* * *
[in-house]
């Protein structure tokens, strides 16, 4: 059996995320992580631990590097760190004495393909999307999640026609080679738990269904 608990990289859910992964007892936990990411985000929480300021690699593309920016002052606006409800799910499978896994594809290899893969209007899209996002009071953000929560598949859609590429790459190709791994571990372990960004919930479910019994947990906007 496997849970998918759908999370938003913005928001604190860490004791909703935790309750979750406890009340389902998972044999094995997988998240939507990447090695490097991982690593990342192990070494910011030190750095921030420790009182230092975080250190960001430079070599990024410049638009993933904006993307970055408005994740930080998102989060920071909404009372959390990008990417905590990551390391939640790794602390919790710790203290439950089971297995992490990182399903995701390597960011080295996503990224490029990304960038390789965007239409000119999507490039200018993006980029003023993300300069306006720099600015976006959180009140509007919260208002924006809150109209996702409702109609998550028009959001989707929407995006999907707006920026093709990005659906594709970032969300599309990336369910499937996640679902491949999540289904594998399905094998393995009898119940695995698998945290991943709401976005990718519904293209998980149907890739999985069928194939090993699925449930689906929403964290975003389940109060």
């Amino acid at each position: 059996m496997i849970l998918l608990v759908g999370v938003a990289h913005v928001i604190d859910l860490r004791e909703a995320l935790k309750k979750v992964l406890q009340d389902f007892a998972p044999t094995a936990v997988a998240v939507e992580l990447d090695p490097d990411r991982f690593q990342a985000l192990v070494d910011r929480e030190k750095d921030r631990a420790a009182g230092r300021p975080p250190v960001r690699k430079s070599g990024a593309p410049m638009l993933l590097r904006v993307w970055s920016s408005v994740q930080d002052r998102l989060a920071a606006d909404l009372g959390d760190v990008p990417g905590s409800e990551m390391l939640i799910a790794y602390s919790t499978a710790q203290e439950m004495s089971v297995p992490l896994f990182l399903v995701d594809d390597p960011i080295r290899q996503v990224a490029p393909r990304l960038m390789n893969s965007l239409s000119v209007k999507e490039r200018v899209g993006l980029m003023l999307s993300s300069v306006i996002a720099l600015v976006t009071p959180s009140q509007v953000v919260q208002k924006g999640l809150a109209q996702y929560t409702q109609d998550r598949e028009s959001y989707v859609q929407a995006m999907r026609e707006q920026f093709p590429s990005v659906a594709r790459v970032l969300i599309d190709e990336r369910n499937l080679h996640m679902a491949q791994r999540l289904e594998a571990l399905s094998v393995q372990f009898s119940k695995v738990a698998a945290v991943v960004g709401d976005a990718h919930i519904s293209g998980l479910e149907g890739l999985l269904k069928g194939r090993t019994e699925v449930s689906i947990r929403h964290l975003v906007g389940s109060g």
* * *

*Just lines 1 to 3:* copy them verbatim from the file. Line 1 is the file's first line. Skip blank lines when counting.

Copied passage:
[in-house]
């Protein structure tokens, strides 16, 4: 059996995320992580631990590097760190004495393909999307999640026609080679738990269904 608990990289859910992964007892936990990411985000929480300021690699593309920016002052606006409800799910499978896994594809290899893969209007899209996002009071953000929560598949859609590429790459190709791994571990372990960004919930479910019994947990906007 496997849970998918759908999370938003913005928001604190860490004791909703935790309750979750406890009340389902998972044999094995997988998240939507990447090695490097991982690593990342192990070494910011030190750095921030420790009182230092975080250190960001430079070599990024410049638009993933904006993307970055408005994740930080998102989060920071909404009372959390990008990417905590990551390391939640790794602390919790710790203290439950089971297995992490990182399903995701390597960011080295996503990224490029990304960038390789965007239409000119999507490039200018993006980029003023993300300069306006720099600015976006959180009140509007919260208002924006809150109209996702409702109609998550028009959001989707929407995006999907707006920026093709990005659906594709970032969300599309990336369910499937996640679902491949999540289904594998399905094998393995009898119940695995698998945290991943709401976005990718519904293209998980149907890739999985069928194939090993699925449930689906929403964290975003389940109060």
């Amino acid at each position: 059996m496997i849970l998918l608990v759908g999370v938003a990289h913005v928001i604190d859910l860490r004791e909703a995320l935790k309750k979750v992964l406890q009340d389902f007892a998972p044999t094995a936990v997988a998240v939507e992580l990447d090695p490097d990411r991982f690593q990342a985000l192990v070494d910011r929480e030190k750095d921030r631990a420790a009182g230092r300021p975080p250190v960001r690699k430079s070599g990024a593309p410049m638009l993933l590097r904006v993307w970055s920016s408005v994740q930080d002052r998102l989060a920071a606006d909404l009372g959390d760190v990008p990417g905590s409800e990551m390391l939640i799910a790794y602390s919790t499978a710790q203290e439950m004495s089971v297995p992490l896994f990182l399903v995701d594809d390597p960011i080295r290899q996503v990224a490029p393909r990304l960038m390789n893969s965007l239409s000119v209007k999507e490039r200018v899209g993006l980029m003023l999307s993300s300069v306006i996002a720099l600015v976006t009071p959180s009140q509007v953000v919260q208002k924006g999640l809150a109209q996702y929560t409702q109609d998550r598949e028009s959001y989707v859609q929407a995006m999907r026609e707006q920026f093709p590429s990005v659906a594709r790459v970032l969300i599309d190709e990336r369910n499937l080679h996640m679902a491949q791994r999540l289904e594998a571990l399905s094998v393995q372990f009898s119940k695995v738990a698998a945290v991943v960004g709401d976005a990718h919930i519904s293209g998980l479910e149907g890739l999985l269904k069928g194939r090993t019994e699925v449930s689906i947990r929403h964290l975003v906007g389940s109060g």